How do you position your brand to be talkworthy?
Let’s be honest. You’d love your brand to be the talk of the town. You want clients sharing their great experiences with your business.
You want them to share on social media, at the coffee shop, in line at the grocery store, while talking with co-workers, at the hair salon, etc.
But, how do you position your brand to be talkworthy?
- One important function of publicity is positioning your brand. How you position your company influences how consumers perceive you and feel about you, which in turn affects whether or not they trust you and want to buy from you. Read More
In a recent analysis of more than 500 consumer brands in a variety of categories, the firm ranked those with the most talkworthy marketing campaigns. The rankings are based on the extent to which people are sharing or talking about a brand’s marketing or advertising both online (via social media) and offline (via face-to-face conversations), as part of its TotalSocial Brand Awards series. Read More
This is Part II on how you can get local media attention for the things you likely already do on a daily basis for your business. Getting positive media attention is easier than you may think.
By understanding the basics of creating a press release, knowing your local reporters and being aware of all activities taking place at your agency, you can create positive media attention for your business.
How many sports teams has your agency sponsored in the past year? Have you conducted any pancake breakfasts to support a community cause? Did you make any charitable donations? Did your employees take paid time off of work to volunteer in the community? Did any employees run a marathon or celebrate milestone anniversaries? Did any employees retire? Did you hire anyone?
Here’s how to turn these everyday occurrences into news that your community reporters will want to know and report.
Your business is a success. Congratulations! And why wouldn’t it be a success?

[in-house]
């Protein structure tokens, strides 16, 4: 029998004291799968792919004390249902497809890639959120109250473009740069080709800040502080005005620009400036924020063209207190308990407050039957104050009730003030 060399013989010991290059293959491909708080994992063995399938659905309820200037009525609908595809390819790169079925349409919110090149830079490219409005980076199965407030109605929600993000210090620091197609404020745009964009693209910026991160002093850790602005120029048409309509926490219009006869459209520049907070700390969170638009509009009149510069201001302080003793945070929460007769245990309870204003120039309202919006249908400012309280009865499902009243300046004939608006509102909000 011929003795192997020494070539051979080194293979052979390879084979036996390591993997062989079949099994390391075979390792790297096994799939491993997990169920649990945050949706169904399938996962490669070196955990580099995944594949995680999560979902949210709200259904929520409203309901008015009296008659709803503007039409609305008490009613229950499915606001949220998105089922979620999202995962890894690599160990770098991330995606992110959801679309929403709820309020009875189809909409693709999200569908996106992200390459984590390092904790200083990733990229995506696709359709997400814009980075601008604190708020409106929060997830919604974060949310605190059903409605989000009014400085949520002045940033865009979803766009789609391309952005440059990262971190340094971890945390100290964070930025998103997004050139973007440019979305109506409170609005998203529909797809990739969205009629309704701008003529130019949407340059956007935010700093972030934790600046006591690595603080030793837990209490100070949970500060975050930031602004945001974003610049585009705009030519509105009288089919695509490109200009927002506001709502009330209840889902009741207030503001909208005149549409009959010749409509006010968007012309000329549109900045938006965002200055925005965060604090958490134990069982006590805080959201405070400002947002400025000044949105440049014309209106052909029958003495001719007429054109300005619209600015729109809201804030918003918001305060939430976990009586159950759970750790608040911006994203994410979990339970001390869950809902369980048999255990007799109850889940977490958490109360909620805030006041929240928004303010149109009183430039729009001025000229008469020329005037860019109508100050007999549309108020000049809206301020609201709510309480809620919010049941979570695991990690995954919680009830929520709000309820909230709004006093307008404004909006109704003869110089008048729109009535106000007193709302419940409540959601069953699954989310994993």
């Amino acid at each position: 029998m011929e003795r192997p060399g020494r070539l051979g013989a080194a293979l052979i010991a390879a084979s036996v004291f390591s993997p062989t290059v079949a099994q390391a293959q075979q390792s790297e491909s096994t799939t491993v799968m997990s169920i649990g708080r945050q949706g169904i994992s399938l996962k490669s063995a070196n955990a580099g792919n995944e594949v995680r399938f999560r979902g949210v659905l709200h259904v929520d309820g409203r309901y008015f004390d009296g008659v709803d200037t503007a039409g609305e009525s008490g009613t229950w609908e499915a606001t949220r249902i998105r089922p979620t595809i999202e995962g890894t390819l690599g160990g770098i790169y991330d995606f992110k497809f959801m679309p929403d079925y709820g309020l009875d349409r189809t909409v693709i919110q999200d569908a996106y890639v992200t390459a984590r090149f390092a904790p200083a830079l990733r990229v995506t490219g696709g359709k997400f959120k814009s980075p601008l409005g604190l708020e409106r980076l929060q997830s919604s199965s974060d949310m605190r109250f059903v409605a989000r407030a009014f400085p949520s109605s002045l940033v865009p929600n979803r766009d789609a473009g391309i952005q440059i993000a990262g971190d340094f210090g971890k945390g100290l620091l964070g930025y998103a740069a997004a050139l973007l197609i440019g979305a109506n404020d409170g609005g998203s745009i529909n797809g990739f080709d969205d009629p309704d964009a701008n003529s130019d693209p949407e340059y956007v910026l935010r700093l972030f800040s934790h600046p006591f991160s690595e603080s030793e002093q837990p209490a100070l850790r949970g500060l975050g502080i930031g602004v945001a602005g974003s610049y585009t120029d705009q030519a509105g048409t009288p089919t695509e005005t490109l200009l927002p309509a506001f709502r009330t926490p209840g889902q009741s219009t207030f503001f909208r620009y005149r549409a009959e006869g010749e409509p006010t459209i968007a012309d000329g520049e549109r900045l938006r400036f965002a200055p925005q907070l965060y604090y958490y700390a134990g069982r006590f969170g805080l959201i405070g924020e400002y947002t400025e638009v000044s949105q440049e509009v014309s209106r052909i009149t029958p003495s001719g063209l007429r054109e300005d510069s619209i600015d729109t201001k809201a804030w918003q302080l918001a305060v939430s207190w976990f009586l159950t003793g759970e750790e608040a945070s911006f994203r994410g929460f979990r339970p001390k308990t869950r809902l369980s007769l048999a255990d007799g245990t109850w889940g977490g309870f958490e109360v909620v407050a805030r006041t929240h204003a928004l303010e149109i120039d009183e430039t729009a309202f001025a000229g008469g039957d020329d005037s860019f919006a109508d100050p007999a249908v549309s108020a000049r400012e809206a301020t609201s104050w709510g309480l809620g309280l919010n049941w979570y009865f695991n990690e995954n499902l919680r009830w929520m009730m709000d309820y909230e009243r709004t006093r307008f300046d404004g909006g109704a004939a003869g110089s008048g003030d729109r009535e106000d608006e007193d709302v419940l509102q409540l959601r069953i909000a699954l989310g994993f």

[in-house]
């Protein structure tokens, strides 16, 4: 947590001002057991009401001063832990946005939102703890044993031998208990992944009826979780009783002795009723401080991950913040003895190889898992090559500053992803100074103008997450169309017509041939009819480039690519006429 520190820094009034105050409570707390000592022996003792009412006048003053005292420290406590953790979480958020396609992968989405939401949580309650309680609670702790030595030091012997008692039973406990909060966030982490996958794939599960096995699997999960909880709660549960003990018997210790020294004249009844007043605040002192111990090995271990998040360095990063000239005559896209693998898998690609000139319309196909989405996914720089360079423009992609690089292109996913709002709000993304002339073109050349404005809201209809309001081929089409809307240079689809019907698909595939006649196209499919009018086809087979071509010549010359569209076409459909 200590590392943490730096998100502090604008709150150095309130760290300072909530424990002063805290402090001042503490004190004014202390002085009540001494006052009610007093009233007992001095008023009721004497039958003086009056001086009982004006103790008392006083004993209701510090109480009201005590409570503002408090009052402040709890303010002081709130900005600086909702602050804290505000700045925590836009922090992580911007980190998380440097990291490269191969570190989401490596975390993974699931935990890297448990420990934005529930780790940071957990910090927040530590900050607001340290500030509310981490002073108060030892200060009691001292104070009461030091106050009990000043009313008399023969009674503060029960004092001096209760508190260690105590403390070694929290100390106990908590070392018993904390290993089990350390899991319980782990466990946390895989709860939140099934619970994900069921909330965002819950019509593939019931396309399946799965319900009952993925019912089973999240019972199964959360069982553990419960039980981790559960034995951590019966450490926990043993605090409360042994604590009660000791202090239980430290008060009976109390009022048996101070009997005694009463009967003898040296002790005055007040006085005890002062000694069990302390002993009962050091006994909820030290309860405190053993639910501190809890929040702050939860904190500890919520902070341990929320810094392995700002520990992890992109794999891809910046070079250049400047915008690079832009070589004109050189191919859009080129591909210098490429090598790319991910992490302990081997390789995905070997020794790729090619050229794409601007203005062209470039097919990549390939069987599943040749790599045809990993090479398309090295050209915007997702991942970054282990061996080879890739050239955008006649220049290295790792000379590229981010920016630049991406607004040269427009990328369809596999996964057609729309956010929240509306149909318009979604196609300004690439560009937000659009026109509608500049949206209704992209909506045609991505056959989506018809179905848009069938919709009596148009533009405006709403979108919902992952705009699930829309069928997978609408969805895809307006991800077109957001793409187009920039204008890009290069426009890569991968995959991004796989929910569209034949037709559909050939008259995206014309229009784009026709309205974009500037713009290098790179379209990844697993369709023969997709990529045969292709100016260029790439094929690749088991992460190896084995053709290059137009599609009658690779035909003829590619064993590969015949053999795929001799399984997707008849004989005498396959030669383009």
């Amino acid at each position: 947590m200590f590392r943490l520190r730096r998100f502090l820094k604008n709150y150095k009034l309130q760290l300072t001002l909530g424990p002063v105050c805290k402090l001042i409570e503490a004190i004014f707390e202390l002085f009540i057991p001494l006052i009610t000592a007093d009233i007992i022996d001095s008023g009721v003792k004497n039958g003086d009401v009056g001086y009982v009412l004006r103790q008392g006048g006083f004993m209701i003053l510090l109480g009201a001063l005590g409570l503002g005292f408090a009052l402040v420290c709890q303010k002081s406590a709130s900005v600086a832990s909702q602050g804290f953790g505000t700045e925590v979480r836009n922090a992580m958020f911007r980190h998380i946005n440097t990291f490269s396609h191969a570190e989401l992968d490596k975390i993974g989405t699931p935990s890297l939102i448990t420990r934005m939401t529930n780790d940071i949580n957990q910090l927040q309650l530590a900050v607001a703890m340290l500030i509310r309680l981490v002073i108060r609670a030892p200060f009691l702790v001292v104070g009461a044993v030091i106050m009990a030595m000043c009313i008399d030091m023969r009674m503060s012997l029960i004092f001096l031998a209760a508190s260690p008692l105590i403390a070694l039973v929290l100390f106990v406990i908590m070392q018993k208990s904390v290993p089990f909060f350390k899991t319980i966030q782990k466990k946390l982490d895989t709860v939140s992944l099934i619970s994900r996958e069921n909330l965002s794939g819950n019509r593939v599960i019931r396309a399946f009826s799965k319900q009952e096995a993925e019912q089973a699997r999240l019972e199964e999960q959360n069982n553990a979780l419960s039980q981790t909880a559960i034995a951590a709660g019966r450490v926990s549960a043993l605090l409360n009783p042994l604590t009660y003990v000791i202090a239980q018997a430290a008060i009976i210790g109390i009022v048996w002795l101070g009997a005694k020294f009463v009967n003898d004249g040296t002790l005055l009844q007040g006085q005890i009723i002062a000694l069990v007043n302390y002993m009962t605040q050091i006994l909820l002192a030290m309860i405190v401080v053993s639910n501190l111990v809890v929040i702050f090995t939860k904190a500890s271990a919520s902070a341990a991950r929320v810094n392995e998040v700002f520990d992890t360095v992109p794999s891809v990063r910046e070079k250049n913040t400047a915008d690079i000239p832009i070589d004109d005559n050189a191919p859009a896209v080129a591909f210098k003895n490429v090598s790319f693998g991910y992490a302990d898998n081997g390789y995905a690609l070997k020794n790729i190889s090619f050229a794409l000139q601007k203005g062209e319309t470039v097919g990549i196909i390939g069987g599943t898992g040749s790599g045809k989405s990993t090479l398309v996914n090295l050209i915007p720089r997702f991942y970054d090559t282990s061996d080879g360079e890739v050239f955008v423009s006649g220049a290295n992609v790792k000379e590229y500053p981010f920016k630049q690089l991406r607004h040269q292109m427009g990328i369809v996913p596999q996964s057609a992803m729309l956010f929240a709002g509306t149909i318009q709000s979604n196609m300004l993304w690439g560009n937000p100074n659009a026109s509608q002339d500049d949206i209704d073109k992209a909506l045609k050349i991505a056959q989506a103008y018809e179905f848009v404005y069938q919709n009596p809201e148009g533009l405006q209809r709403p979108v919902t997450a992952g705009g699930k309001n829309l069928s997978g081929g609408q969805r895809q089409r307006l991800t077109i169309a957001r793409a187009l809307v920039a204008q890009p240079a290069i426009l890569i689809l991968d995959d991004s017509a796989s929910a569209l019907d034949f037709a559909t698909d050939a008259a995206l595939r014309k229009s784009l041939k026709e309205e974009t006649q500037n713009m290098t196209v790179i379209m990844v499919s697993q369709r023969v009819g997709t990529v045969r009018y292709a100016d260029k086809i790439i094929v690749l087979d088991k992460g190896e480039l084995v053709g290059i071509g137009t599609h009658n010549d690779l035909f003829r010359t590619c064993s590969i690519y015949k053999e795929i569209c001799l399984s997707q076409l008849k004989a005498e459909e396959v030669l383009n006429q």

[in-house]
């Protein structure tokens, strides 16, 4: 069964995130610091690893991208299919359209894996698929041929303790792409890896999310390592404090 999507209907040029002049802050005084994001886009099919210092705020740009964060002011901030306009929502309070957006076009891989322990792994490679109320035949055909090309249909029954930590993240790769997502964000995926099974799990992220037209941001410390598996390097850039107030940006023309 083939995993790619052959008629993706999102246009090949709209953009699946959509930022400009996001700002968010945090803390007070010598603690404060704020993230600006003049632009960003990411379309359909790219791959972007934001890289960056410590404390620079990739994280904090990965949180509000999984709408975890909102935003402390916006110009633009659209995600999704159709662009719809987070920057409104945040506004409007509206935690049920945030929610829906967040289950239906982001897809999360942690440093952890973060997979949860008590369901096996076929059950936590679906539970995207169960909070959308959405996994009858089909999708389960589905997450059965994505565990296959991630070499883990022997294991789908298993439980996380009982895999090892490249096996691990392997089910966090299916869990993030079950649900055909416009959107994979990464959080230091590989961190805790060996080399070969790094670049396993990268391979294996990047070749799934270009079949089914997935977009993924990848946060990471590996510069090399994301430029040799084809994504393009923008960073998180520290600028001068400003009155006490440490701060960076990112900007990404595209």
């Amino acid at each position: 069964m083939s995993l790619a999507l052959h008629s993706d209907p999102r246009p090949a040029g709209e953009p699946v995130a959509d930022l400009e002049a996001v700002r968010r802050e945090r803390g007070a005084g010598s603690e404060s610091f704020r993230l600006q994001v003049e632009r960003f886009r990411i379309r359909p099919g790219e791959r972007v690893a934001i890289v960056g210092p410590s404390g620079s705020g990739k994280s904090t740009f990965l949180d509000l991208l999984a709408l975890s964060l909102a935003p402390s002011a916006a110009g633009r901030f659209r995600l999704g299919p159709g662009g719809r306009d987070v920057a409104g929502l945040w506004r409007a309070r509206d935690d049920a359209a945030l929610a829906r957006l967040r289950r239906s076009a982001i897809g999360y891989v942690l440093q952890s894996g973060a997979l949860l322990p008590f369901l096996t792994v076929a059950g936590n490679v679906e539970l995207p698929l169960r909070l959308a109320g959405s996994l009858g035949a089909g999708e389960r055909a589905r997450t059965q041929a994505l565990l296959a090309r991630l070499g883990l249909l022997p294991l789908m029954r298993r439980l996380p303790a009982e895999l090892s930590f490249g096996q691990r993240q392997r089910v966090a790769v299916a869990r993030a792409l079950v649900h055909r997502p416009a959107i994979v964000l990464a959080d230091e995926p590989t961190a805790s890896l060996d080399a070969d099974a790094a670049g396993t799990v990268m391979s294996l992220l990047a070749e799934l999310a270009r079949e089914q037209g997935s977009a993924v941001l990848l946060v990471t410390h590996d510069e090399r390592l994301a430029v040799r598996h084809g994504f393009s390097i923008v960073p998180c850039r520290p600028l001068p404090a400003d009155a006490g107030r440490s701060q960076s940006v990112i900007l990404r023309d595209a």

You’ve worked hard, faced and overcome many challenges, added some blood, sweat and tears, and worked many nights and weekends to ensure success.
You have professionally-designed ads throughout the community that promote your business. But, what does your personal Facebook page say about your business?
If you have crazy spring break pictures, online gaming stats, political messages and/or colorful language and extreme opinions posted on your public Facebook page, it’s likely to damage that business reputation you’ve worked so hard to achieve.
Here are some best practices for your personal Facebook page:
Utilize the privacy settings. If you haven’t done so lately, take a tour of Facebook’s privacy settings. You can choose who can view your page, as well as your posts, comments and images.
Would you want current or prospective customers to see each post, comment and picture on your page? If not, make the appropriate changes. Use the privacy settings wisely.
Know what your kids are doing on your page. Do you allow your kids to play games through your Facebook page?
Or, perhaps you are playing all those farming, candy-gathering and other trendy games on Facebook. If so, update your settings so that Facebook doesn’t notify and invite all of your friends to play, too.
And, sorry folks, your Facebook friends don’t care that you plowed a new field in FarmVille.
Chain letters are still frowned upon. Don’t. Just don’t. On behalf of all your Facebook friends and future Facebook friends, please don’t send out requests for people to “share this post to 10 other friends to avoid extreme misfortune.”
Think how your clients would feel receiving all those messages from you.
Be mindful of the opinions you share. It’s true. You don’t have to share your political beliefs, Vegas trip pictures and current mood on your Facebook page.
You can also disagree with someone else’s post without actually commenting on that post. Again, keep in mind the message these posts are sending to your wide range of clients, and use the privacy settings sensibly.
One additional note: Keep in mind your employees likely have personal Facebook pages that may pose a danger to your business reputation. You should ask them to read this article.
Don’t let your personal Facebook page scar your business reputation.]]>